Venturella v. Addison-Rutland Supervisory
Union, 2010 VT 115 (mem.).
Venturella is the most recent reminder to
’s litigators that failure to preserve claims of error in the jury instructions is an absolute bar to judicial review of the alleged errors. Vermont
This is a cautionary tale.
The Plaintiffs in this case are two children who filed suit under the Vermont Public Accommodations Act (VPAA), 9 V.S.A. §§ 4500–4507, claiming peer harassment. At trial, Plaintiffs failed to prove “they were victims of harassment that was so severe, pervasive, and objectively offensive that it deprived them of access to the education opportunities or benefits provided by their school.” Plaintiffs and amicus curiae, the Vermont Human Rights Commission, appealed arguing reversible error in the jury instructions.
Two types of errors in the trial court’s instructions were raised on appeal. First, the Commission argued that the trial court erred in defining harassment (the “definition argument”). Second, the Commission argued that the trial court erred in requiring the jury to take into account the age of the persons engaging in harassment (the “contextualization argument”). However, the SCOV refused to review either of these alleged errors.
Rule 51(b) of the Vermont Rules of Civil Procedure states that “[n]o party may assign as error the giving or the failure to give an instruction unless that party objects thereto before the jury retires to consider its verdict, stating distinctly the matter objected to and the grounds of the objection.” This mistake is often made by practitioners who object to jury instruction in conference but fail to preserve the objection on the record at trial.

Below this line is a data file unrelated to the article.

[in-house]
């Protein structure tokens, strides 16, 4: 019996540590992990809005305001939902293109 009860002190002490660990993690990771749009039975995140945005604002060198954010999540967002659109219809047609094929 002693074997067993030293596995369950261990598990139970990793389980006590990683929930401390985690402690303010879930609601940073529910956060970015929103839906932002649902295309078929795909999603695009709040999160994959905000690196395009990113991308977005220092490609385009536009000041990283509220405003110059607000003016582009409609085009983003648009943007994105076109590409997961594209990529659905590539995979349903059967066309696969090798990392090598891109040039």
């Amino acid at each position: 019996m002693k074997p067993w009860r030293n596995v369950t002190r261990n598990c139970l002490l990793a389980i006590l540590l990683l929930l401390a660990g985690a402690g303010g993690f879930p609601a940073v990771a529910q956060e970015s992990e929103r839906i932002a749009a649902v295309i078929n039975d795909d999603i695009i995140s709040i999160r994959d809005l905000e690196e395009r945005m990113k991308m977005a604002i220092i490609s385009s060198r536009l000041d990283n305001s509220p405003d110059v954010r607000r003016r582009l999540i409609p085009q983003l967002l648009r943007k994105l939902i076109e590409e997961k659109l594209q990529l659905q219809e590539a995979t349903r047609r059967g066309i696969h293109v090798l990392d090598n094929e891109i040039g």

Since Plaintiffs’ counsel failed to object to jury instructions on the “definition argument,” that issue was not reserved for appeal. In fact, the SCOV points out that Plaintiffs’ counsel expressly agreed with the charge by stating, “I agree with your charge as written.”
While Plaintiffs’ failure to preserve the definition argument for appeal is straightforward, the issues with preserving the contextualization argument for appeal should be heeded. Plaintiffs’ counsel did object to the charge language that is challenged on appeal; however, the ground for that objection was different at trial. At trial, Plaintiffs’ counsel objected to the language on the grounds that the language was derived from a U.S. Supreme Court Opinion on Title 9, not the public accommodations act or
’s statute. The SCOV held that this objection was “totally different” from the contextualization argument, and thus the contextualization argument was not preserved for appeal. Vermont
The lesson: vague or general objections to jury instructions are insufficient to preserve specific issues for appeal. Instead, an attorney who wishes to object must do so by stating “distinctly the matter objected to and the grounds for the objection.”
Plaintiffs’ final argument, to avoid application of V.R.C.P. 51, claimed that the trial court committed “plain error” in the jury instructions. The SCOV did not find this argument persuasive. The limited application of plain error in civil cases—when appellant raises a claim of deprivation of a fundamental right—was not implicated since the outcome of the appeal did not bear on Plaintiffs’ access to education but on their receipt of damages for past harm. In holding that the outcome of the appeal would not implicate a fundamental right, the Court did not reach whether deprivation of access to public education may, in a different situation, involve a fundamental constitutional right and require plain-error review. That issue remains to be decided.